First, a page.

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Tolkien says of Shelob, "Most '''like''' a spider she was," [emphasis added], and the offspring of Ungoliant differed from normal spiders in respects beyond their enormous size.  Bilbo sees the Mirkwood spiders' eyes as "Insect eyes,"<ref>{{H|8}}</ref> and Shelob's eyes are "clustered" and "many-windowed", with "a thousand facets", like insects' compound eyes.<ref>{{TT|IV9}}</ref>  However, normal spiders do not have compound eyes.  Tolkien may not have been over-concerned with the difference between spiders and insects, as in the same chapter of ''The Hobbit'' he refers to spiders as "hunting and spinning insects". Another difference is that when spiders grow, they moult their skins, but Shelob's hide was "ever thickened from within with layer on layer of evil growth."<ref name=Rateliff>John Rateliff. 2007. ''The History of the Hobbit: Mr. Baggins'', volume 1.  Harper-Collins, p. 322</ref>
 
Tolkien says of Shelob, "Most '''like''' a spider she was," [emphasis added], and the offspring of Ungoliant differed from normal spiders in respects beyond their enormous size.  Bilbo sees the Mirkwood spiders' eyes as "Insect eyes,"<ref>{{H|8}}</ref> and Shelob's eyes are "clustered" and "many-windowed", with "a thousand facets", like insects' compound eyes.<ref>{{TT|IV9}}</ref>  However, normal spiders do not have compound eyes.  Tolkien may not have been over-concerned with the difference between spiders and insects, as in the same chapter of ''The Hobbit'' he refers to spiders as "hunting and spinning insects". Another difference is that when spiders grow, they moult their skins, but Shelob's hide was "ever thickened from within with layer on layer of evil growth."<ref name=Rateliff>John Rateliff. 2007. ''The History of the Hobbit: Mr. Baggins'', volume 1.  Harper-Collins, p. 322</ref>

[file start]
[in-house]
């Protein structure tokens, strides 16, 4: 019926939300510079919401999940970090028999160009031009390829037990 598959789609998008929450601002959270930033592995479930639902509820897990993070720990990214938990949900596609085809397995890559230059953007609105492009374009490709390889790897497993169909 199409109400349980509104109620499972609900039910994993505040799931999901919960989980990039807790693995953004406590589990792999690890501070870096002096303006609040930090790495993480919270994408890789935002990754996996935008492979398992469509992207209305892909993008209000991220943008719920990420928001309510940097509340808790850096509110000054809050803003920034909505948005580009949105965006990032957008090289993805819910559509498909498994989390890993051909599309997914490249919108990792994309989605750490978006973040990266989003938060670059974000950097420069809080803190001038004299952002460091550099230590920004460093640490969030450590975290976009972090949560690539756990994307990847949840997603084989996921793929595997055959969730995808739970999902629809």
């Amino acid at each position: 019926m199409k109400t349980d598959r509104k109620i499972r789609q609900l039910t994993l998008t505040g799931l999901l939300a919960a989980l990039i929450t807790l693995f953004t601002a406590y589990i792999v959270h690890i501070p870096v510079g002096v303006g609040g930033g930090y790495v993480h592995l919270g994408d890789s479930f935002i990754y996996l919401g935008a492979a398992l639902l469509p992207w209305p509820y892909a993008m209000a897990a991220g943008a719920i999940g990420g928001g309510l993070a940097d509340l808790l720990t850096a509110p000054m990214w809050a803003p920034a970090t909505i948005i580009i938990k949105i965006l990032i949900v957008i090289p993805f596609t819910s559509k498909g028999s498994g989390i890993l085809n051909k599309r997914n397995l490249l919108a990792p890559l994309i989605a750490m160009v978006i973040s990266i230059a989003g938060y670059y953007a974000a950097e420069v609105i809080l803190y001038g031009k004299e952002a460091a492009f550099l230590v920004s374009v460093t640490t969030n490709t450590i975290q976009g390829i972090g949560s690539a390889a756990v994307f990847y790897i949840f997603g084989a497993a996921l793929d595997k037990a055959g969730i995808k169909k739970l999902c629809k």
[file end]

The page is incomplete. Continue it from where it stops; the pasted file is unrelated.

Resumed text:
Shelob is consistently described as "stinging" and having a "sting".<ref>{{TT|IV9}}</ref><ref>{{TT|IV10}}</ref><ref>{{RK|VI9}}</ref> That has been taken to mean a sting like that of some insects, which normal spiders do not have.<ref name=Rateliff/>  However, in the quotation from "Letter 163" in the "Inspiration" section below, Tolkien used the verb "sting" in the rare sense of a spider's bite.  Thus all his references to Shelob's stinging may mean biting.
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Shelob is consistently described as "stinging" and having a "sting".
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<ref>{{TT|IV9}}</ref><ref>{{TT|IV10}}</ref><ref>{{RK|VI9}}</ref> That has been taken to mean a sting like that of some insects, which normal spiders do not have.<ref name=Rateliff/>  However, in the quotation from "Letter 163" in the "Inspiration" section below, Tolkien used the verb "sting" in the rare sense of a spider's bite.  Thus all his references to Shelob's stinging may mean biting.
  
 
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